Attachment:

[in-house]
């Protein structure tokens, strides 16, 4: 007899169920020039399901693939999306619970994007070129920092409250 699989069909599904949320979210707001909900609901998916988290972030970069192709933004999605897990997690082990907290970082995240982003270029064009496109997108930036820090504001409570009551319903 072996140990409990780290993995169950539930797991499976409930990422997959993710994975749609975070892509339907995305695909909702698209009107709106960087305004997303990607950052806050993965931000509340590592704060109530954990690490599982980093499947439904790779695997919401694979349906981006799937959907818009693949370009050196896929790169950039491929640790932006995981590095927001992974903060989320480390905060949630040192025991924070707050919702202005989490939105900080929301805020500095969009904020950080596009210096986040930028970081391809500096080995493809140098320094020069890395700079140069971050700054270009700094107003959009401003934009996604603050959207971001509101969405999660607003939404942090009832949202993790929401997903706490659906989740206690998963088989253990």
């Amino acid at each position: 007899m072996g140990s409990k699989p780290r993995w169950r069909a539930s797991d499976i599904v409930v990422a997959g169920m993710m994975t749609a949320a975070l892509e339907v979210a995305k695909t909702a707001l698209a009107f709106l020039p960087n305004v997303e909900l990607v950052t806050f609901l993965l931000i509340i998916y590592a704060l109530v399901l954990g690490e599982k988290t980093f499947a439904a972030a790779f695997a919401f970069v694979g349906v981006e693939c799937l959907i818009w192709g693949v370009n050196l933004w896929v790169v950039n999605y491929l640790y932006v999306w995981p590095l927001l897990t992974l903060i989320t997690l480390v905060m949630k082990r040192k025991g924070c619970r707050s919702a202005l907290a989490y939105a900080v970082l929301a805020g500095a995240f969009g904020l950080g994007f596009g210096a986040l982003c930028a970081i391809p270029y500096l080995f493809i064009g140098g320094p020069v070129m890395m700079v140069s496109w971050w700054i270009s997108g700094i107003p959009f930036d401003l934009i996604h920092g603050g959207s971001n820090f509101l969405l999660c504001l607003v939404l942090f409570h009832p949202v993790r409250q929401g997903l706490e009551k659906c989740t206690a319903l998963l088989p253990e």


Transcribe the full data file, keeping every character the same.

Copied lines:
[in-house]
């Protein structure tokens, strides 16, 4: 007899169920020039399901693939999306619970994007070129920092409250 699989069909599904949320979210707001909900609901998916988290972030970069192709933004999605897990997690082990907290970082995240982003270029064009496109997108930036820090504001409570009551319903 072996140990409990780290993995169950539930797991499976409930990422997959993710994975749609975070892509339907995305695909909702698209009107709106960087305004997303990607950052806050993965931000509340590592704060109530954990690490599982980093499947439904790779695997919401694979349906981006799937959907818009693949370009050196896929790169950039491929640790932006995981590095927001992974903060989320480390905060949630040192025991924070707050919702202005989490939105900080929301805020500095969009904020950080596009210096986040930028970081391809500096080995493809140098320094020069890395700079140069971050700054270009700094107003959009401003934009996604603050959207971001509101969405999660607003939404942090009832949202993790929401997903706490659906989740206690998963088989253990």
């Amino acid at each position: 007899m072996g140990s409990k699989p780290r993995w169950r069909a539930s797991d499976i599904v409930v990422a997959g169920m993710m994975t749609a949320a975070l892509e339907v979210a995305k695909t909702a707001l698209a009107f709106l020039p960087n305004v997303e909900l990607v950052t806050f609901l993965l931000i509340i998916y590592a704060l109530v399901l954990g690490e599982k988290t980093f499947a439904a972030a790779f695997a919401f970069v694979g349906v981006e693939c799937l959907i818009w192709g693949v370009n050196l933004w896929v790169v950039n999605y491929l640790y932006v999306w995981p590095l927001l897990t992974l903060i989320t997690l480390v905060m949630k082990r040192k025991g924070c619970r707050s919702a202005l907290a989490y939105a900080v970082l929301a805020g500095a995240f969009g904020l950080g994007f596009g210096a986040l982003c930028a970081i391809p270029y500096l080995f493809i064009g140098g320094p020069v070129m890395m700079v140069s496109w971050w700054i270009s997108g700094i107003p959009f930036d401003l934009i996604h920092g603050g959207s971001n820090f509101l969405l999660c504001l607003v939404l942090f409570h009832p949202v993790r409250q929401g997903l706490e009551k659906c989740t206690a319903l998963l088989p253990e």